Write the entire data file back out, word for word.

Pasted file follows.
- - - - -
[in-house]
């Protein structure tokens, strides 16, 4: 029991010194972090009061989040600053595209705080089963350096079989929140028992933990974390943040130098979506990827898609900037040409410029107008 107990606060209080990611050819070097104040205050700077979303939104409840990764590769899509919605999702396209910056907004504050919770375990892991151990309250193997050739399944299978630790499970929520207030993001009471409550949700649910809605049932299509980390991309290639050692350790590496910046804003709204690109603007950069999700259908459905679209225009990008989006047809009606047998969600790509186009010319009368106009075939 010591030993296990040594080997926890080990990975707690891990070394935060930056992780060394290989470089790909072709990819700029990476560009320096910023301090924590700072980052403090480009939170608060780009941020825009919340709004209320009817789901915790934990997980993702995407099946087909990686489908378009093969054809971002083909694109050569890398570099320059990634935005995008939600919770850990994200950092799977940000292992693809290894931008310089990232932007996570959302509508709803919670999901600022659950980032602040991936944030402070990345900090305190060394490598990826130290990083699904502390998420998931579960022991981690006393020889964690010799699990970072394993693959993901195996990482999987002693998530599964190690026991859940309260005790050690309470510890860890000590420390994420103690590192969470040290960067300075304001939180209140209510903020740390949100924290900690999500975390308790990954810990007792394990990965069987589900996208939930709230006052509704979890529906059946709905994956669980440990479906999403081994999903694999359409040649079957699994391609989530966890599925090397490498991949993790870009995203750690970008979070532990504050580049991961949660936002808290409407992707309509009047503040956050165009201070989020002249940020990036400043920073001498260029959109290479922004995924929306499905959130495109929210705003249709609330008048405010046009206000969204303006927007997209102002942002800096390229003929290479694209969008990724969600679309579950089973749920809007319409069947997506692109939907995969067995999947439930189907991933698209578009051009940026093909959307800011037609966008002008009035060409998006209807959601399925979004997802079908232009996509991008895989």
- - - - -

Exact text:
[in-house]
């Protein structure tokens, strides 16, 4: 029991010194972090009061989040600053595209705080089963350096079989929140028992933990974390943040130098979506990827898609900037040409410029107008 107990606060209080990611050819070097104040205050700077979303939104409840990764590769899509919605999702396209910056907004504050919770375990892991151990309250193997050739399944299978630790499970929520207030993001009471409550949700649910809605049932299509980390991309290639050692350790590496910046804003709204690109603007950069999700259908459905679209225009990008989006047809009606047998969600790509186009010319009368106009075939 010591030993296990040594080997926890080990990975707690891990070394935060930056992780060394290989470089790909072709990819700029990476560009320096910023301090924590700072980052403090480009939170608060780009941020825009919340709004209320009817789901915790934990997980993702995407099946087909990686489908378009093969054809971002083909694109050569890398570099320059990634935005995008939600919770850990994200950092799977940000292992693809290894931008310089990232932007996570959302509508709803919670999901600022659950980032602040991936944030402070990345900090305190060394490598990826130290990083699904502390998420998931579960022991981690006393020889964690010799699990970072394993693959993901195996990482999987002693998530599964190690026991859940309260005790050690309470510890860890000590420390994420103690590192969470040290960067300075304001939180209140209510903020740390949100924290900690999500975390308790990954810990007792394990990965069987589900996208939930709230006052509704979890529906059946709905994956669980440990479906999403081994999903694999359409040649079957699994391609989530966890599925090397490498991949993790870009995203750690970008979070532990504050580049991961949660936002808290409407992707309509009047503040956050165009201070989020002249940020990036400043920073001498260029959109290479922004995924929306499905959130495109929210705003249709609330008048405010046009206000969204303006927007997209102002942002800096390229003929290479694209969008990724969600679309579950089973749920809007319409069947997506692109939907995969067995999947439930189907991933698209578009051009940026093909959307800011037609966008002008009035060409998006209807959601399925979004997802079908232009996509991008895989």